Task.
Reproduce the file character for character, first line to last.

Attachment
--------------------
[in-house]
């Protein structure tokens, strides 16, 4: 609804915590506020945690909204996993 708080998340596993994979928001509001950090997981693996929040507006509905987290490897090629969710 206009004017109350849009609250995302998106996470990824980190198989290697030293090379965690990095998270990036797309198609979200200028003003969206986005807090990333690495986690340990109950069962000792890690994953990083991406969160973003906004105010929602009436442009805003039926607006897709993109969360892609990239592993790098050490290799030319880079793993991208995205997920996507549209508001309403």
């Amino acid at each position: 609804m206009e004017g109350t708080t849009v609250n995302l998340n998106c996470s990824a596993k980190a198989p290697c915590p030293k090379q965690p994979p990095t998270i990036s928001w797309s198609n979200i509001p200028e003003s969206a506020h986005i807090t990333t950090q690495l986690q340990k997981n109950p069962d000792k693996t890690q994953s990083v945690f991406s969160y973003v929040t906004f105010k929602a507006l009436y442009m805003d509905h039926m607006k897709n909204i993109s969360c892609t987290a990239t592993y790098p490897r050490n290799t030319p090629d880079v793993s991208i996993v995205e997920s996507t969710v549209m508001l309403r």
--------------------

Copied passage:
[in-house]
């Protein structure tokens, strides 16, 4: 609804915590506020945690909204996993 708080998340596993994979928001509001950090997981693996929040507006509905987290490897090629969710 206009004017109350849009609250995302998106996470990824980190198989290697030293090379965690990095998270990036797309198609979200200028003003969206986005807090990333690495986690340990109950069962000792890690994953990083991406969160973003906004105010929602009436442009805003039926607006897709993109969360892609990239592993790098050490290799030319880079793993991208995205997920996507549209508001309403």
């Amino acid at each position: 609804m206009e004017g109350t708080t849009v609250n995302l998340n998106c996470s990824a596993k980190a198989p290697c915590p030293k090379q965690p994979p990095t998270i990036s928001w797309s198609n979200i509001p200028e003003s969206a506020h986005i807090t990333t950090q690495l986690q340990k997981n109950p069962d000792k693996t890690q994953s990083v945690f991406s969160y973003v929040t906004f105010k929602a507006l009436y442009m805003d509905h039926m607006k897709n909204i993109s969360c892609t987290a990239t592993y790098p490897r050490n290799t030319p090629d880079v793993s991208i996993v995205e997920s996507t969710v549209m508001l309403r």